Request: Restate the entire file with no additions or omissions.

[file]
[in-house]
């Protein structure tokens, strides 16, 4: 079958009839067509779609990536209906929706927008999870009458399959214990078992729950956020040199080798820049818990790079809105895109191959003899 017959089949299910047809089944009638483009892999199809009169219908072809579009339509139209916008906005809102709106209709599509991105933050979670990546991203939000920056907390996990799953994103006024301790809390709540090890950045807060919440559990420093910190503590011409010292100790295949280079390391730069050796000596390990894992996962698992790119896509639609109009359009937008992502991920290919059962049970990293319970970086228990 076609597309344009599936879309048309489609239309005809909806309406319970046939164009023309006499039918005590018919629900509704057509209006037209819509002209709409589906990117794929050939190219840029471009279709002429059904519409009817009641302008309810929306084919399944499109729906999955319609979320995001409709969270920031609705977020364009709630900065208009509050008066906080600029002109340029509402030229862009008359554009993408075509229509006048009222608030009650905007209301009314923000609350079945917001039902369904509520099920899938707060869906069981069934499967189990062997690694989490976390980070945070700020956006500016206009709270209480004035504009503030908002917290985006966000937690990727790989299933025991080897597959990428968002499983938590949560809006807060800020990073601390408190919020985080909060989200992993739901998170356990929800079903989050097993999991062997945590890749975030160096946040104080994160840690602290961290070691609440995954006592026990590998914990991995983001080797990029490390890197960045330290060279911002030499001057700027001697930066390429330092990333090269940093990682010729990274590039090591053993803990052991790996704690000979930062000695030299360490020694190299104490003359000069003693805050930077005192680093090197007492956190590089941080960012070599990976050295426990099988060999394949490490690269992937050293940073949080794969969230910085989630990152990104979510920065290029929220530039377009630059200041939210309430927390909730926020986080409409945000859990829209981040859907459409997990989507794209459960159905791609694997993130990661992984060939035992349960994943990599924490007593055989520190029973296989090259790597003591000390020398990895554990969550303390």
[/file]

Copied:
[in-house]
């Protein structure tokens, strides 16, 4: 079958009839067509779609990536209906929706927008999870009458399959214990078992729950956020040199080798820049818990790079809105895109191959003899 017959089949299910047809089944009638483009892999199809009169219908072809579009339509139209916008906005809102709106209709599509991105933050979670990546991203939000920056907390996990799953994103006024301790809390709540090890950045807060919440559990420093910190503590011409010292100790295949280079390391730069050796000596390990894992996962698992790119896509639609109009359009937008992502991920290919059962049970990293319970970086228990 076609597309344009599936879309048309489609239309005809909806309406319970046939164009023309006499039918005590018919629900509704057509209006037209819509002209709409589906990117794929050939190219840029471009279709002429059904519409009817009641302008309810929306084919399944499109729906999955319609979320995001409709969270920031609705977020364009709630900065208009509050008066906080600029002109340029509402030229862009008359554009993408075509229509006048009222608030009650905007209301009314923000609350079945917001039902369904509520099920899938707060869906069981069934499967189990062997690694989490976390980070945070700020956006500016206009709270209480004035504009503030908002917290985006966000937690990727790989299933025991080897597959990428968002499983938590949560809006807060800020990073601390408190919020985080909060989200992993739901998170356990929800079903989050097993999991062997945590890749975030160096946040104080994160840690602290961290070691609440995954006592026990590998914990991995983001080797990029490390890197960045330290060279911002030499001057700027001697930066390429330092990333090269940093990682010729990274590039090591053993803990052991790996704690000979930062000695030299360490020694190299104490003359000069003693805050930077005192680093090197007492956190590089941080960012070599990976050295426990099988060999394949490490690269992937050293940073949080794969969230910085989630990152990104979510920065290029929220530039377009630059200041939210309430927390909730926020986080409409945000859990829209981040859907459409997990989507794209459960159905791609694997993130990661992984060939035992349960994943990599924490007593055989520190029973296989090259790597003591000390020398990895554990969550303390």